So, if avoidable harm is caused by poor medical care, it is critical that those affected are aware that help is available. If you believe you have suffered as a result of medical malpractice in relation to gallstone surgery, you may be entitled to compensation. The only way to be certain is to consult with an attorney who is experienced in handling gallstone surgery negligence cases. To find out if you or someone you know has a claim, contact us as soon as possible, and we will do everything we can to get you the answers you deserve.
The bile ducts may be accidentally cut or burned during gallstone surgery. When the bile duct is injured, it is no longer able to transport bile outside of the liver. As a result, the normal flow of bile is disrupted, and it is likely to leak into the abdomen, causing painful or even fatal outcomes. While bile duct injuries are common side effects of gallstone surgery, they are considered medical negligence when there is a significant delay in diagnosing and treating the injury. When a bile duct injury occurs, it is usually due to the surgeon’s inability to see the area around the bile ducts and gallbladder during surgery. Scar tissue, swelling, or bleeding in the area can obstruct the doctor’s view, as can the patient’s anatomy being structured abnormally. While the doctor may detect signs of bile duct injuries during the gallstone surgery procedure, the first sign that typically emerges post-surgery is a slower than expected recovery. Following that, symptoms such as fever, nausea, pain or swelling in the abdomen, general discomfort, feeling cold, or jaundice, which describes the yellowing of the whites of the eyes and skin, may occur. Because the consequences of untreated bile duct injuries can be severe, and because bile duct injuries are a real risk of gallstone surgery, it is the doctor’s responsibility not only to spot and diagnose symptoms as soon as possible, but also to remain vigilant before symptoms appear. If a medical professional fails to do so, it may be considered medical negligence. In this case, the patient is entitled to compensation for all avoidable trauma that they have suffered.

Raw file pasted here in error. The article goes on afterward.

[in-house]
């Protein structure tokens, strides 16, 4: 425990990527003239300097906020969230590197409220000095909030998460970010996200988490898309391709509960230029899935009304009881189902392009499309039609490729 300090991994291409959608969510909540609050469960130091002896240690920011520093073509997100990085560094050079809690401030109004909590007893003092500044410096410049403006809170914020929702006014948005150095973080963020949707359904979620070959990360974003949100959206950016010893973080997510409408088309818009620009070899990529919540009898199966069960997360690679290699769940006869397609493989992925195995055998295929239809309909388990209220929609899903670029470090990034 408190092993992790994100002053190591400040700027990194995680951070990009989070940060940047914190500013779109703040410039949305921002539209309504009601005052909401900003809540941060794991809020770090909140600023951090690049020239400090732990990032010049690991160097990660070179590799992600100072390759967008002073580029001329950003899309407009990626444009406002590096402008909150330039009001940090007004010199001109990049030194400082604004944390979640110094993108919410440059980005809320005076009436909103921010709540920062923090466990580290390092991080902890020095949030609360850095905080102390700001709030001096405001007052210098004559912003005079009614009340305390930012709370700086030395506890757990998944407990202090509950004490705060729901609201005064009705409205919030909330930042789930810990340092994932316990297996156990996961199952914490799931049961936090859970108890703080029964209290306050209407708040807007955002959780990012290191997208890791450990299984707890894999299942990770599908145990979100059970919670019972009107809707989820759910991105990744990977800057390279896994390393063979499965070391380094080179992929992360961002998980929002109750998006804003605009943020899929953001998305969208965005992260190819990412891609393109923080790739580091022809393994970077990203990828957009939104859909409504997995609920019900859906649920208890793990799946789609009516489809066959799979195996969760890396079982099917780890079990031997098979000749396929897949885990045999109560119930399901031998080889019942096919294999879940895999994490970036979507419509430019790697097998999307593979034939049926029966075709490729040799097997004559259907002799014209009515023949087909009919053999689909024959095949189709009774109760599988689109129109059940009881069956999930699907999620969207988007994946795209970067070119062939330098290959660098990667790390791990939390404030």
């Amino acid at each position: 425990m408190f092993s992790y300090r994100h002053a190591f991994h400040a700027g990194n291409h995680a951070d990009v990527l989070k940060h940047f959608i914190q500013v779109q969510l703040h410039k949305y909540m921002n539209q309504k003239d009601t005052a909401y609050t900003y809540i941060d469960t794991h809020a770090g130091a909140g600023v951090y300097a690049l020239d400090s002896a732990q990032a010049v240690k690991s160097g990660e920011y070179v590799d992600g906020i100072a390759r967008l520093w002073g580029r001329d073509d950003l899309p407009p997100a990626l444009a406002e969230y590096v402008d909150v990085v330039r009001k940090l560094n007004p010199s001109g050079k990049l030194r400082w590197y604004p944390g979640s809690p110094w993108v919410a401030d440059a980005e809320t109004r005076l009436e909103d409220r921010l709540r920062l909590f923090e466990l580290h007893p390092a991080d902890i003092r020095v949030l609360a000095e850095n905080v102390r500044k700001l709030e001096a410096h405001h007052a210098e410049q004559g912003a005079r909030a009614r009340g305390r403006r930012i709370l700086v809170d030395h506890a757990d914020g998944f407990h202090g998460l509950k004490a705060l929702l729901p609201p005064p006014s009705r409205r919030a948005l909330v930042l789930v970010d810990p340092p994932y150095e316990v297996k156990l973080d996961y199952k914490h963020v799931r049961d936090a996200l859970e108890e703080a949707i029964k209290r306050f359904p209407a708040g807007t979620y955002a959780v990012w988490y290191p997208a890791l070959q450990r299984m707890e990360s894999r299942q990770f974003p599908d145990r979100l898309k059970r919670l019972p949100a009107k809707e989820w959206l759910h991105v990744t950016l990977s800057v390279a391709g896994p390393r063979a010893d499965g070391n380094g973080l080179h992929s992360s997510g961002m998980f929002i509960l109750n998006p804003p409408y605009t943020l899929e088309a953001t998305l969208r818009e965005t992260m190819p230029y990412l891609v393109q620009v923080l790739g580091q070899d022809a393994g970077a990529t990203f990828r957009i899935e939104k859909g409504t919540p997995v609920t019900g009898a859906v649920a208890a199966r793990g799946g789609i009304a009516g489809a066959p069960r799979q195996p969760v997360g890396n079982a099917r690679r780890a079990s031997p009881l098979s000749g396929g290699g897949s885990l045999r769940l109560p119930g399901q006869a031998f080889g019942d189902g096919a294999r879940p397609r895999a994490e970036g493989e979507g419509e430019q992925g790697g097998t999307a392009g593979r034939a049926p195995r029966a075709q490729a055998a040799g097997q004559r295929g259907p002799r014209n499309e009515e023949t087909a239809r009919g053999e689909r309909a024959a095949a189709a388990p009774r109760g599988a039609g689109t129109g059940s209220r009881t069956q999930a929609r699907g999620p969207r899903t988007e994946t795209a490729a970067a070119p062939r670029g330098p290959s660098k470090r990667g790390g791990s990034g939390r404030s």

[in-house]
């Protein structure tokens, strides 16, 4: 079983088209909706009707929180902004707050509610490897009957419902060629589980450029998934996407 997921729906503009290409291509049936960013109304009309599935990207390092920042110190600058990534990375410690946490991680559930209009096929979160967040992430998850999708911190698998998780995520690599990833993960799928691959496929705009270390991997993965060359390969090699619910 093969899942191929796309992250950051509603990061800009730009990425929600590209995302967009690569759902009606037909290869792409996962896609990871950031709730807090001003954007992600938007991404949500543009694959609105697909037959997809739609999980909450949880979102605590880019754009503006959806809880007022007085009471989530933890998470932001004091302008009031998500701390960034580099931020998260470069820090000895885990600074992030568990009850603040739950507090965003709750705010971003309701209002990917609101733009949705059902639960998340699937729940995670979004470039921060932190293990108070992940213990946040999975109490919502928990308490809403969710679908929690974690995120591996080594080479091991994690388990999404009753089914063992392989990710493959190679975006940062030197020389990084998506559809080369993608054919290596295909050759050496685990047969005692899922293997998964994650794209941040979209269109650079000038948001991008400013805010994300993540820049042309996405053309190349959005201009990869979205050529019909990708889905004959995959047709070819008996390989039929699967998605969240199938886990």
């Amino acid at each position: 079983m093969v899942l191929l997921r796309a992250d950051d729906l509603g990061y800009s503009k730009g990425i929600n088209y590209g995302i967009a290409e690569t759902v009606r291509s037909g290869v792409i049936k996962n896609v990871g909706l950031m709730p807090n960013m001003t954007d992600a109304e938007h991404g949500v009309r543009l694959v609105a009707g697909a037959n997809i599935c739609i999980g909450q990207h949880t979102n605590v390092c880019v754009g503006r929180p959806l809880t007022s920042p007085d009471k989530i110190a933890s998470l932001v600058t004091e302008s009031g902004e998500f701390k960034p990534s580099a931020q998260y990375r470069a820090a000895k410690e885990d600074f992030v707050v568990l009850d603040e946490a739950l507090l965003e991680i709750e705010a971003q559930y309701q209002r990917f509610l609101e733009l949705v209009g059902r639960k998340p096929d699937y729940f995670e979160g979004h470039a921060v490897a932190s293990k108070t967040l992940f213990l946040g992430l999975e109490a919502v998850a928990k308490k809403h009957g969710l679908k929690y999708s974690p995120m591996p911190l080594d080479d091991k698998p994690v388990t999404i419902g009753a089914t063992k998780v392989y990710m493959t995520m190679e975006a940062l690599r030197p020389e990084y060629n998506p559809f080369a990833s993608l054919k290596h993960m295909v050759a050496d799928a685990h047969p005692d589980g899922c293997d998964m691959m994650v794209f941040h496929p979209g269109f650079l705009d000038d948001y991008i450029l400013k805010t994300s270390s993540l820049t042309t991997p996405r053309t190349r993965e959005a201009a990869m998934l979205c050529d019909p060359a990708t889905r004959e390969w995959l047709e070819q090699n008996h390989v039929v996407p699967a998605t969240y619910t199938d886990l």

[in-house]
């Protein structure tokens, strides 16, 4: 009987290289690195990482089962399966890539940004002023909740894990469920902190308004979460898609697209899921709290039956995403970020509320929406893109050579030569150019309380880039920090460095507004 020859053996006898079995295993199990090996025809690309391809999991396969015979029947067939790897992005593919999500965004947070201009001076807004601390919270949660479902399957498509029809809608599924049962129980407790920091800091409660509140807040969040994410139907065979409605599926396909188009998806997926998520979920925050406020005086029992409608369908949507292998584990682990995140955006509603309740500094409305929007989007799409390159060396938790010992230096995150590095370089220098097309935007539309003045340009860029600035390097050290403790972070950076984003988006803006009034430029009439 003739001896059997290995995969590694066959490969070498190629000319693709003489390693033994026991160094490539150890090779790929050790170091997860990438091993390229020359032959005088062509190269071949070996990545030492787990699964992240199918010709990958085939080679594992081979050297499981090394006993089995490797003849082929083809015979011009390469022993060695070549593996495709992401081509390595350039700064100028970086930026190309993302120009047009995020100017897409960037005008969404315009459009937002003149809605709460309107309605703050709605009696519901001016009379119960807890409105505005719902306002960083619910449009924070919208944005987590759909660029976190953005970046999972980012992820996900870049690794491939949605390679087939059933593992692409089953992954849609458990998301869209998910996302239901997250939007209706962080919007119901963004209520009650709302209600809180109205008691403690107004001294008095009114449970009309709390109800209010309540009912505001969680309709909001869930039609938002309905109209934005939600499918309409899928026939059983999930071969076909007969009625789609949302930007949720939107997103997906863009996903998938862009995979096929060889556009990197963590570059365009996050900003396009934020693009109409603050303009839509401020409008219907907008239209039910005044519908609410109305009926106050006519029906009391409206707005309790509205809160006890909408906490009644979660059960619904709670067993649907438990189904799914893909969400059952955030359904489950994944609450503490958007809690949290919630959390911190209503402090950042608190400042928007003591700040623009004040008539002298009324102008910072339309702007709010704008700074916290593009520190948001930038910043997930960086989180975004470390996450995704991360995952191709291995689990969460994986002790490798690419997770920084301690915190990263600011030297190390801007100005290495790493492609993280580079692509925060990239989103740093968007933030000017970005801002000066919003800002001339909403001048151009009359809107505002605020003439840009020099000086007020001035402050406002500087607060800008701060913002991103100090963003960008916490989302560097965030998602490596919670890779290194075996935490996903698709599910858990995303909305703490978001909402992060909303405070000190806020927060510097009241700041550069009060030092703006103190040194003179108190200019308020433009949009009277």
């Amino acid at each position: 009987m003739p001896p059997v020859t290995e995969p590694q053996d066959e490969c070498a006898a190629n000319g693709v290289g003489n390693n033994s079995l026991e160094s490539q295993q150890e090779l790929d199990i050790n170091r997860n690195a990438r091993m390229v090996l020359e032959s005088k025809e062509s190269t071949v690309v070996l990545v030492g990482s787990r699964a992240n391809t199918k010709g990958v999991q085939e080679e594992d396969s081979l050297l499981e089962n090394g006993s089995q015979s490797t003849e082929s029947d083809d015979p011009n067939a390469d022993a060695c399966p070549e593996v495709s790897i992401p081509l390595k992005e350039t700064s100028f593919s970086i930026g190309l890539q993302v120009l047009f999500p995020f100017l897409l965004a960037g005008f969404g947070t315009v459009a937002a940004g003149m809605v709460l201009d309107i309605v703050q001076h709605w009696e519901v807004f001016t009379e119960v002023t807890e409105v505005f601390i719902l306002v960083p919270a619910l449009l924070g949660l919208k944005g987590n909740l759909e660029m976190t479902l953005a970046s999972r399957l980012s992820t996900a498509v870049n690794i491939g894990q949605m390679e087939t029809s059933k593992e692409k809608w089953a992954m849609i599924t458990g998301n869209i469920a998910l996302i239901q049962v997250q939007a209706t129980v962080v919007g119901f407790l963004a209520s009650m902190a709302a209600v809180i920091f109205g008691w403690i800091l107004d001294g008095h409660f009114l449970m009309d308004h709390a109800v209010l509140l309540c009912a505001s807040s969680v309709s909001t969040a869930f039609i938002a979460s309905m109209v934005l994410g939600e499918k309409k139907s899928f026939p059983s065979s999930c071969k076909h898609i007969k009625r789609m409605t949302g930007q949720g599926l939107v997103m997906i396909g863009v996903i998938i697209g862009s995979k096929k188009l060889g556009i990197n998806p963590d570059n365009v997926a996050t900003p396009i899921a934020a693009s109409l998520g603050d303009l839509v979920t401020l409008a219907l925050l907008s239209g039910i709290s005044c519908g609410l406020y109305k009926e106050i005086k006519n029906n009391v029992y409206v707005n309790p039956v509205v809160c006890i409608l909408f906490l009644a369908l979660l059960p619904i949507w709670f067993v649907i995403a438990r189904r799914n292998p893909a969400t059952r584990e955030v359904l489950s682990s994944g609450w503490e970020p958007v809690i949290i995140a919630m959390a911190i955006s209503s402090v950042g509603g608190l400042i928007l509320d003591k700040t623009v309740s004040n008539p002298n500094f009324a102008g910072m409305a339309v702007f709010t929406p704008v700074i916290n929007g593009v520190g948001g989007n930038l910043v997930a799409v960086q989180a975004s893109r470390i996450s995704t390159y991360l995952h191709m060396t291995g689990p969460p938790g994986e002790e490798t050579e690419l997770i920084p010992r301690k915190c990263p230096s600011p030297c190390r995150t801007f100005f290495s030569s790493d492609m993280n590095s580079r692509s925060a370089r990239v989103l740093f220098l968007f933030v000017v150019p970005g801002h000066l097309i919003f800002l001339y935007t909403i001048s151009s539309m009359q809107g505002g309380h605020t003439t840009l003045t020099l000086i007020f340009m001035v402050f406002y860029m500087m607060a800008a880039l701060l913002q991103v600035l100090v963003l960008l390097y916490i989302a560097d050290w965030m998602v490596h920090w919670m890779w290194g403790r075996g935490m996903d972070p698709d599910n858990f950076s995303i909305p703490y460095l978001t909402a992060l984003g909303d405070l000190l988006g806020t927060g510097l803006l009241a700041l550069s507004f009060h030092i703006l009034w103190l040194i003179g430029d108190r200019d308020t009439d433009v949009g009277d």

If you or a loved one was severely harmed due to a botched gallbladder surgery, we may be able to help you. Our firm has been handling personal injury, wrongful death, and medical malpractice cases for over 30 years. DeFrancisco & Falgiatano has assisted a number of clients in regaining peace of mind and obtaining justice for the negligent or careless actions of the responsible party. Contact Upstate New York’s experienced and knowledgeable medical malpractice attorneys at DeFrancisco & Falgiatano. We represent injured clients and their families throughout Upstate New York, including Syracuse, Rochester, Albany, Buffalo, Elmira, Binghamton, Auburn, Ithaca, Oswego, Norwich, Herkimer, Delhi, Cooperstown, Cortland, Lowville, Oneida, Watertown, Utica, Canandaigua, Wampsville, Lyons, and surrounding areas. Please call us at 833-200-2000 or contact us via our online form to discuss your case.